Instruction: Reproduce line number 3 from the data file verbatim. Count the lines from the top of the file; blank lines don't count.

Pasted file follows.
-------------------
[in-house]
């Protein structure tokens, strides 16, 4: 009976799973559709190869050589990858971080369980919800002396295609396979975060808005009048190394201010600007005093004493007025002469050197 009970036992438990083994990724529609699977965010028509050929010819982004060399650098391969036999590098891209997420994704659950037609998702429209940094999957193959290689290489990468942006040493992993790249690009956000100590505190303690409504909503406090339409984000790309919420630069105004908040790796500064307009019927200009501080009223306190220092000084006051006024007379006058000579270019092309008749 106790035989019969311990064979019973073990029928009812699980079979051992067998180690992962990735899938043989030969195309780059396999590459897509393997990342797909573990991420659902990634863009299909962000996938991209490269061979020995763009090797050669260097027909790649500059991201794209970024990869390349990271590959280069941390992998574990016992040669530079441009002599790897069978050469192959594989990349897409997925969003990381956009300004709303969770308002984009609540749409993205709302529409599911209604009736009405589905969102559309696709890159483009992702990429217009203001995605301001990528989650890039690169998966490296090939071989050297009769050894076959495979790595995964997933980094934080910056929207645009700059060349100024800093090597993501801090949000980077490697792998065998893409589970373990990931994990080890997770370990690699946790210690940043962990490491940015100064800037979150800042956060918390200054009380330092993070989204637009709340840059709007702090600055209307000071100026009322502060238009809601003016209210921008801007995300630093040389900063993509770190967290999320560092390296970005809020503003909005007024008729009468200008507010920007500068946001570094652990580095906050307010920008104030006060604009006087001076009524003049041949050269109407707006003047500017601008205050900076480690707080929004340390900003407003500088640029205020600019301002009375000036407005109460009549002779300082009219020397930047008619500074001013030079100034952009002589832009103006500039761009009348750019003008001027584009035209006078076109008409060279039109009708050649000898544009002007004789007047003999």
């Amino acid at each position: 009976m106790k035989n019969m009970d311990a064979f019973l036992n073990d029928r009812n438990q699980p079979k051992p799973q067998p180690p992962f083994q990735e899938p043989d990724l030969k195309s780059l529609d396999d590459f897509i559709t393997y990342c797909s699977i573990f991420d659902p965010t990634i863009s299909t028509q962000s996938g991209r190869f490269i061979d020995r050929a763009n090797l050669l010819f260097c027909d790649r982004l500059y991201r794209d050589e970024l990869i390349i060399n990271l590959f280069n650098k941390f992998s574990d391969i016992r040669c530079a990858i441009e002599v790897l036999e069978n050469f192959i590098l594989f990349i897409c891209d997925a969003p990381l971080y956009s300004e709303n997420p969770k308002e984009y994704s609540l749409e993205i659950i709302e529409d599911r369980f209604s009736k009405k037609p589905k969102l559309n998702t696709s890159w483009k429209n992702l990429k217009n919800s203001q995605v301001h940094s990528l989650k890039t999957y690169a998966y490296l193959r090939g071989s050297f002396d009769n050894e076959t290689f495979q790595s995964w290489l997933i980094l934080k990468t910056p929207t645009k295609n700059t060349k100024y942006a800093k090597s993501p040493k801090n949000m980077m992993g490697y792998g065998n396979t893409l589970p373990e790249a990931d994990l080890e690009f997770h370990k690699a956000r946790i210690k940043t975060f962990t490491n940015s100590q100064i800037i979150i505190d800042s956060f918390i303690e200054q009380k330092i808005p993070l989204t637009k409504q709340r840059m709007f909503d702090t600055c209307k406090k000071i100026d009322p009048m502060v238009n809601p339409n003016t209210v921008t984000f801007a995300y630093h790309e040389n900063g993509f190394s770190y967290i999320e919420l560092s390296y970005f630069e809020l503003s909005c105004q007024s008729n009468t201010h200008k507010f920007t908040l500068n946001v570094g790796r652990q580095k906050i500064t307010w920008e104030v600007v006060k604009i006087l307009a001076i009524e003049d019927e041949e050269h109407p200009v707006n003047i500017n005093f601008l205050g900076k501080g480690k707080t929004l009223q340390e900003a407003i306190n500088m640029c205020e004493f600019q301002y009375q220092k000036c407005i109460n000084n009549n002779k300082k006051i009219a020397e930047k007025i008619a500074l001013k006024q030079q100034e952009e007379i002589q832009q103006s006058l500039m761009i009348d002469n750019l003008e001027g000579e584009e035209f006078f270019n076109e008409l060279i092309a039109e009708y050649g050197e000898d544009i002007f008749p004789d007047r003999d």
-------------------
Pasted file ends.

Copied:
């Amino acid at each position: 009976m106790k035989n019969m009970d311990a064979f019973l036992n073990d029928r009812n438990q699980p079979k051992p799973q067998p180690p992962f083994q990735e899938p043989d990724l030969k195309s780059l529609d396999d590459f897509i559709t393997y990342c797909s699977i573990f991420d659902p965010t990634i863009s299909t028509q962000s996938g991209r190869f490269i061979d020995r050929a763009n090797l050669l010819f260097c027909d790649r982004l500059y991201r794209d050589e970024l990869i390349i060399n990271l590959f280069n650098k941390f992998s574990d391969i016992r040669c530079a990858i441009e002599v790897l036999e069978n050469f192959i590098l594989f990349i897409c891209d997925a969003p990381l971080y956009s300004e709303n997420p969770k308002e984009y994704s609540l749409e993205i659950i709302e529409d599911r369980f209604s009736k009405k037609p589905k969102l559309n998702t696709s890159w483009k429209n992702l990429k217009n919800s203001q995605v301001h940094s990528l989650k890039t999957y690169a998966y490296l193959r090939g071989s050297f002396d009769n050894e076959t290689f495979q790595s995964w290489l997933i980094l934080k990468t910056p929207t645009k295609n700059t060349k100024y942006a800093k090597s993501p040493k801090n949000m980077m992993g490697y792998g065998n396979t893409l589970p373990e790249a990931d994990l080890e690009f997770h370990k690699a956000r946790i210690k940043t975060f962990t490491n940015s100590q100064i800037i979150i505190d800042s956060f918390i303690e200054q009380k330092i808005p993070l989204t637009k409504q709340r840059m709007f909503d702090t600055c209307k406090k000071i100026d009322p009048m502060v238009n809601p339409n003016t209210v921008t984000f801007a995300y630093h790309e040389n900063g993509f190394s770190y967290i999320e919420l560092s390296y970005f630069e809020l503003s909005c105004q007024s008729n009468t201010h200008k507010f920007t908040l500068n946001v570094g790796r652990q580095k906050i500064t307010w920008e104030v600007v006060k604009i006087l307009a001076i009524e003049d019927e041949e050269h109407p200009v707006n003047i500017n005093f601008l205050g900076k501080g480690k707080t929004l009223q340390e900003a407003i306190n500088m640029c205020e004493f600019q301002y009375q220092k000036c407005i109460n000084n009549n002779k300082k006051i009219a020397e930047k007025i008619a500074l001013k006024q030079q100034e952009e007379i002589q832009q103006s006058l500039m761009i009348d002469n750019l003008e001027g000579e584009e035209f006078f270019n076109e008409l060279i092309a039109e009708y050649g050197e000898d544009i002007f008749p004789d007047r003999d």